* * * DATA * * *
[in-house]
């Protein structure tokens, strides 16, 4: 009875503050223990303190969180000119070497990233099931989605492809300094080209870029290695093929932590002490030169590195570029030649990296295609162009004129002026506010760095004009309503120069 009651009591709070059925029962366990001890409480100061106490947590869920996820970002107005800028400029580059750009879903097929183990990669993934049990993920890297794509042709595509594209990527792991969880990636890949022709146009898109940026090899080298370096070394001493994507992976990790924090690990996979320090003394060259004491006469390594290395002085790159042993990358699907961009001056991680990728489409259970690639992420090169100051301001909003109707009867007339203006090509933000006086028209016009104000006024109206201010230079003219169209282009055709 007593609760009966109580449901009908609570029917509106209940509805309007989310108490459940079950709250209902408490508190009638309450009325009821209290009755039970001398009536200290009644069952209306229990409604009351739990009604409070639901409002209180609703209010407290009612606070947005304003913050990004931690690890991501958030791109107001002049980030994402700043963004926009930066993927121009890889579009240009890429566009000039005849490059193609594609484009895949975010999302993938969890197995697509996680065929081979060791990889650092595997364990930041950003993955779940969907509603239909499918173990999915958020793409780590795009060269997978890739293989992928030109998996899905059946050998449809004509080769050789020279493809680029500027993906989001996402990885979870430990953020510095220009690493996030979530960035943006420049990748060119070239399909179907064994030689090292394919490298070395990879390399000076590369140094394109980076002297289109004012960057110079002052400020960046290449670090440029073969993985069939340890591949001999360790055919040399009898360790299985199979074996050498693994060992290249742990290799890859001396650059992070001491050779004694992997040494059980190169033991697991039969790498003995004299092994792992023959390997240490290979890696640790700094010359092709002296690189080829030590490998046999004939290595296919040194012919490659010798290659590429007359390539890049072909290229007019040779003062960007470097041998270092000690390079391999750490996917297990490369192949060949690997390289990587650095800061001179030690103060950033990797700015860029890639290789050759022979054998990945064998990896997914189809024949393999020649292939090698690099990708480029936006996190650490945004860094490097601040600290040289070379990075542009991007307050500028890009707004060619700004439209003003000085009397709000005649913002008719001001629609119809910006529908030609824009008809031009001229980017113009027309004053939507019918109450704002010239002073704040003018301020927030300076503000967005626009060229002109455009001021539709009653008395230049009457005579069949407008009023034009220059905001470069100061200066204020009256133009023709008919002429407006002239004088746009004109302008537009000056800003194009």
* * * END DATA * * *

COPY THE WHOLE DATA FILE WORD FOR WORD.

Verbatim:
[in-house]
């Protein structure tokens, strides 16, 4: 009875503050223990303190969180000119070497990233099931989605492809300094080209870029290695093929932590002490030169590195570029030649990296295609162009004129002026506010760095004009309503120069 009651009591709070059925029962366990001890409480100061106490947590869920996820970002107005800028400029580059750009879903097929183990990669993934049990993920890297794509042709595509594209990527792991969880990636890949022709146009898109940026090899080298370096070394001493994507992976990790924090690990996979320090003394060259004491006469390594290395002085790159042993990358699907961009001056991680990728489409259970690639992420090169100051301001909003109707009867007339203006090509933000006086028209016009104000006024109206201010230079003219169209282009055709 007593609760009966109580449901009908609570029917509106209940509805309007989310108490459940079950709250209902408490508190009638309450009325009821209290009755039970001398009536200290009644069952209306229990409604009351739990009604409070639901409002209180609703209010407290009612606070947005304003913050990004931690690890991501958030791109107001002049980030994402700043963004926009930066993927121009890889579009240009890429566009000039005849490059193609594609484009895949975010999302993938969890197995697509996680065929081979060791990889650092595997364990930041950003993955779940969907509603239909499918173990999915958020793409780590795009060269997978890739293989992928030109998996899905059946050998449809004509080769050789020279493809680029500027993906989001996402990885979870430990953020510095220009690493996030979530960035943006420049990748060119070239399909179907064994030689090292394919490298070395990879390399000076590369140094394109980076002297289109004012960057110079002052400020960046290449670090440029073969993985069939340890591949001999360790055919040399009898360790299985199979074996050498693994060992290249742990290799890859001396650059992070001491050779004694992997040494059980190169033991697991039969790498003995004299092994792992023959390997240490290979890696640790700094010359092709002296690189080829030590490998046999004939290595296919040194012919490659010798290659590429007359390539890049072909290229007019040779003062960007470097041998270092000690390079391999750490996917297990490369192949060949690997390289990587650095800061001179030690103060950033990797700015860029890639290789050759022979054998990945064998990896997914189809024949393999020649292939090698690099990708480029936006996190650490945004860094490097601040600290040289070379990075542009991007307050500028890009707004060619700004439209003003000085009397709000005649913002008719001001629609119809910006529908030609824009008809031009001229980017113009027309004053939507019918109450704002010239002073704040003018301020927030300076503000967005626009060229002109455009001021539709009653008395230049009457005579069949407008009023034009220059905001470069100061200066204020009256133009023709008919002429407006002239004088746009004109302008537009000056800003194009």